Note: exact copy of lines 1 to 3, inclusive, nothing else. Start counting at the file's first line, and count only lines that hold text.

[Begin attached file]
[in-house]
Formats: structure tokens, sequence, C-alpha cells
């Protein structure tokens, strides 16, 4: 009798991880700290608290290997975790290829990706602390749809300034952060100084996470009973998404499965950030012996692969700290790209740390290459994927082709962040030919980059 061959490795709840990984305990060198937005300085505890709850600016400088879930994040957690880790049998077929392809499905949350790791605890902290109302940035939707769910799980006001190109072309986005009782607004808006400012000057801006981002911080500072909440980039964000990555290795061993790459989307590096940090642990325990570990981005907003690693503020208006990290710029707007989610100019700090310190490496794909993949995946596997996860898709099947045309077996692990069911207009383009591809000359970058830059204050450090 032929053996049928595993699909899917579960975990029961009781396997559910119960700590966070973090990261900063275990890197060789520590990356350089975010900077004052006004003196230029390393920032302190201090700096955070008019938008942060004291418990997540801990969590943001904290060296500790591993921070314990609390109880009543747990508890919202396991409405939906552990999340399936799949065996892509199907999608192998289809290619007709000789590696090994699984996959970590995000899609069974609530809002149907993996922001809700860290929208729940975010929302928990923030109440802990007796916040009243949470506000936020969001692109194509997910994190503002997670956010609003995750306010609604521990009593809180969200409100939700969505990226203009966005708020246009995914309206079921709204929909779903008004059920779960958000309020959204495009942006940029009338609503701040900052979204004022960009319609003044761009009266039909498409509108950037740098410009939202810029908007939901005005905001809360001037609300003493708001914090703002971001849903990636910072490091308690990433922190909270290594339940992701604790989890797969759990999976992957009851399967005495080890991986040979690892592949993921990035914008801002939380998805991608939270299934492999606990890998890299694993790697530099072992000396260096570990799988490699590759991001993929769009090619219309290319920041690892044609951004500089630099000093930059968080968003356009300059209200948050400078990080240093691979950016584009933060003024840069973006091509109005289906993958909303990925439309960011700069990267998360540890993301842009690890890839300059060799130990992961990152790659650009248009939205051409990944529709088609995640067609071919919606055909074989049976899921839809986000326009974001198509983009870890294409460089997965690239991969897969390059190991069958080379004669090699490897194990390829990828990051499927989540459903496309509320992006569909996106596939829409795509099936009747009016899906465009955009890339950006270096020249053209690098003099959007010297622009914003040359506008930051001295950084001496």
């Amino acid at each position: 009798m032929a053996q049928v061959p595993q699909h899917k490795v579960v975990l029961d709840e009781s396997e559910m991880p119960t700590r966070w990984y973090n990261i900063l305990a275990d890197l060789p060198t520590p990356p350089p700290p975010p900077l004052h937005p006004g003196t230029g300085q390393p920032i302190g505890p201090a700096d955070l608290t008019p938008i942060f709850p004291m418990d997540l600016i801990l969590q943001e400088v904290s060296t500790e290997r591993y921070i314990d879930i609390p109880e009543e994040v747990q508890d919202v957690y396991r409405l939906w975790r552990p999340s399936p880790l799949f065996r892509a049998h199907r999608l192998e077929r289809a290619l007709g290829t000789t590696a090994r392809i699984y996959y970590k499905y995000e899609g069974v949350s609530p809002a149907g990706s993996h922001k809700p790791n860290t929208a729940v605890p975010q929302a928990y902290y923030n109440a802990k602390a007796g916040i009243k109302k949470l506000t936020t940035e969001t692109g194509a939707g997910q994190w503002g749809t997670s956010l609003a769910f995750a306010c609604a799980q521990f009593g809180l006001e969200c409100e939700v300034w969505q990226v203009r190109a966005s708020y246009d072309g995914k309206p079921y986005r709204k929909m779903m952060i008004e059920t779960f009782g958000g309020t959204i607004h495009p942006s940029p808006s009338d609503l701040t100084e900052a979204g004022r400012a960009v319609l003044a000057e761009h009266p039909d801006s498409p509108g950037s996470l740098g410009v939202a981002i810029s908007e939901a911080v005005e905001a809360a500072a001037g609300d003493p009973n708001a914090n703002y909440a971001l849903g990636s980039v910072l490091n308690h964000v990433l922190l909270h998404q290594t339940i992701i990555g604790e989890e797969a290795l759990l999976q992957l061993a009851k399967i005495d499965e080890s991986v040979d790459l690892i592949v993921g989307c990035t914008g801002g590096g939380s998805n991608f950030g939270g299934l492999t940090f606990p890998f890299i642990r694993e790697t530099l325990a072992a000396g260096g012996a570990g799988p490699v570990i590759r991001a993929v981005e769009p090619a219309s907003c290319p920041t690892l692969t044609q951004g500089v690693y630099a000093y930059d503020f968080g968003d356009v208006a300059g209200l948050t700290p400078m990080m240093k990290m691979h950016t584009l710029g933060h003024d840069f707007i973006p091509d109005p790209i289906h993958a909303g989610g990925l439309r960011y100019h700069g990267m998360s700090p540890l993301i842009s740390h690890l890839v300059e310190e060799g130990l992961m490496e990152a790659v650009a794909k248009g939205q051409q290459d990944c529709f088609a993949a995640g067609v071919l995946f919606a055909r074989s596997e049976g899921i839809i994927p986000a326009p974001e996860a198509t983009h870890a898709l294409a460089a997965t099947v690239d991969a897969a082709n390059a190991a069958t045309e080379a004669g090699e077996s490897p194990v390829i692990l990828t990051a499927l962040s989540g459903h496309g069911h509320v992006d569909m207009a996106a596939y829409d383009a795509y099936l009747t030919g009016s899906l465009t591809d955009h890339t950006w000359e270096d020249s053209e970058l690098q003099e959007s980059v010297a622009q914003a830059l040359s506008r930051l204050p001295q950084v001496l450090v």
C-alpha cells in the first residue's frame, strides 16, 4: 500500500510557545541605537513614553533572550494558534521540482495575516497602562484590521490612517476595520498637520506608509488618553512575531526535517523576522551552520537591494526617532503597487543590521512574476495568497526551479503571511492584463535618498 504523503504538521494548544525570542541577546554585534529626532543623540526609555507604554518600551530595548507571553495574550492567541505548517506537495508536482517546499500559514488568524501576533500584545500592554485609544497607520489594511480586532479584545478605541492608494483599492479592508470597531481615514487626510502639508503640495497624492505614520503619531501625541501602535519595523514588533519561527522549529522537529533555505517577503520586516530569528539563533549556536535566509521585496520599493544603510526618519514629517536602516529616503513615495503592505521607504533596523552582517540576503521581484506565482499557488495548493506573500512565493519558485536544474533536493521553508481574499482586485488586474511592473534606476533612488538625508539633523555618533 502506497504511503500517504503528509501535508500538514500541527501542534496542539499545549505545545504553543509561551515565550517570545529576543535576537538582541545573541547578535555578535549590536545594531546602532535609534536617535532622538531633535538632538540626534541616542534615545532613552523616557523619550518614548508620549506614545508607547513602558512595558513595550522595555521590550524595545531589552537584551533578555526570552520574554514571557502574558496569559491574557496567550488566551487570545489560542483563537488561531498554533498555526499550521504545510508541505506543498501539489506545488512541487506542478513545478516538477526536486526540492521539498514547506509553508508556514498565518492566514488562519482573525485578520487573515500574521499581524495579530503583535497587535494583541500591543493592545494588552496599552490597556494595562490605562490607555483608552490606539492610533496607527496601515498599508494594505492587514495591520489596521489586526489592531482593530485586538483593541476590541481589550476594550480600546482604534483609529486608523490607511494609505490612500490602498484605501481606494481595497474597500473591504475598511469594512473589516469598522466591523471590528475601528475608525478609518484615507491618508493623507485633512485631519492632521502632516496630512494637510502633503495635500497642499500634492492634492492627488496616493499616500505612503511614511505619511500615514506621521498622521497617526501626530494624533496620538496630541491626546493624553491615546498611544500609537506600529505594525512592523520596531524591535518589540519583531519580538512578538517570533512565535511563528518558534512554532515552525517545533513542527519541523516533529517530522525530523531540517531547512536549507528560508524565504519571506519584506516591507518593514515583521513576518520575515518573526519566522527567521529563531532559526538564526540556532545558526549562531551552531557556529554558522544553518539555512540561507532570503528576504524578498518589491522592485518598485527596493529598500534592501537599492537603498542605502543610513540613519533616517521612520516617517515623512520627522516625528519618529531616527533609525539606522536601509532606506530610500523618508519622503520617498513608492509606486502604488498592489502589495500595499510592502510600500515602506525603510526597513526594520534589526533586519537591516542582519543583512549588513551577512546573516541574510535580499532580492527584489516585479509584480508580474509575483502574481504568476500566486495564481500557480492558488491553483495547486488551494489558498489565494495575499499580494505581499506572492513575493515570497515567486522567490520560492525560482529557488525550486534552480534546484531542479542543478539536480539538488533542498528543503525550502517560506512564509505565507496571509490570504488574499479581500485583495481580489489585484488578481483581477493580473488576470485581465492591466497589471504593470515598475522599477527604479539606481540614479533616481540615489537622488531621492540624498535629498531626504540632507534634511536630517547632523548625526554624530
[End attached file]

[in-house]
Formats: structure tokens, sequence, C-alpha cells
């Protein structure tokens, strides 16, 4: 009798991880700290608290290997975790290829990706602390749809300034952060100084996470009973998404499965950030012996692969700290790209740390290459994927082709962040030919980059 061959490795709840990984305990060198937005300085505890709850600016400088879930994040957690880790049998077929392809499905949350790791605890902290109302940035939707769910799980006001190109072309986005009782607004808006400012000057801006981002911080500072909440980039964000990555290795061993790459989307590096940090642990325990570990981005907003690693503020208006990290710029707007989610100019700090310190490496794909993949995946596997996860898709099947045309077996692990069911207009383009591809000359970058830059204050450090 032929053996049928595993699909899917579960975990029961009781396997559910119960700590966070973090990261900063275990890197060789520590990356350089975010900077004052006004003196230029390393920032302190201090700096955070008019938008942060004291418990997540801990969590943001904290060296500790591993921070314990609390109880009543747990508890919202396991409405939906552990999340399936799949065996892509199907999608192998289809290619007709000789590696090994699984996959970590995000899609069974609530809002149907993996922001809700860290929208729940975010929302928990923030109440802990007796916040009243949470506000936020969001692109194509997910994190503002997670956010609003995750306010609604521990009593809180969200409100939700969505990226203009966005708020246009995914309206079921709204929909779903008004059920779960958000309020959204495009942006940029009338609503701040900052979204004022960009319609003044761009009266039909498409509108950037740098410009939202810029908007939901005005905001809360001037609300003493708001914090703002971001849903990636910072490091308690990433922190909270290594339940992701604790989890797969759990999976992957009851399967005495080890991986040979690892592949993921990035914008801002939380998805991608939270299934492999606990890998890299694993790697530099072992000396260096570990799988490699590759991001993929769009090619219309290319920041690892044609951004500089630099000093930059968080968003356009300059209200948050400078990080240093691979950016584009933060003024840069973006091509109005289906993958909303990925439309960011700069990267998360540890993301842009690890890839300059060799130990992961990152790659650009248009939205051409990944529709088609995640067609071919919606055909074989049976899921839809986000326009974001198509983009870890294409460089997965690239991969897969390059190991069958080379004669090699490897194990390829990828990051499927989540459903496309509320992006569909996106596939829409795509099936009747009016899906465009955009890339950006270096020249053209690098003099959007010297622009914003040359506008930051001295950084001496």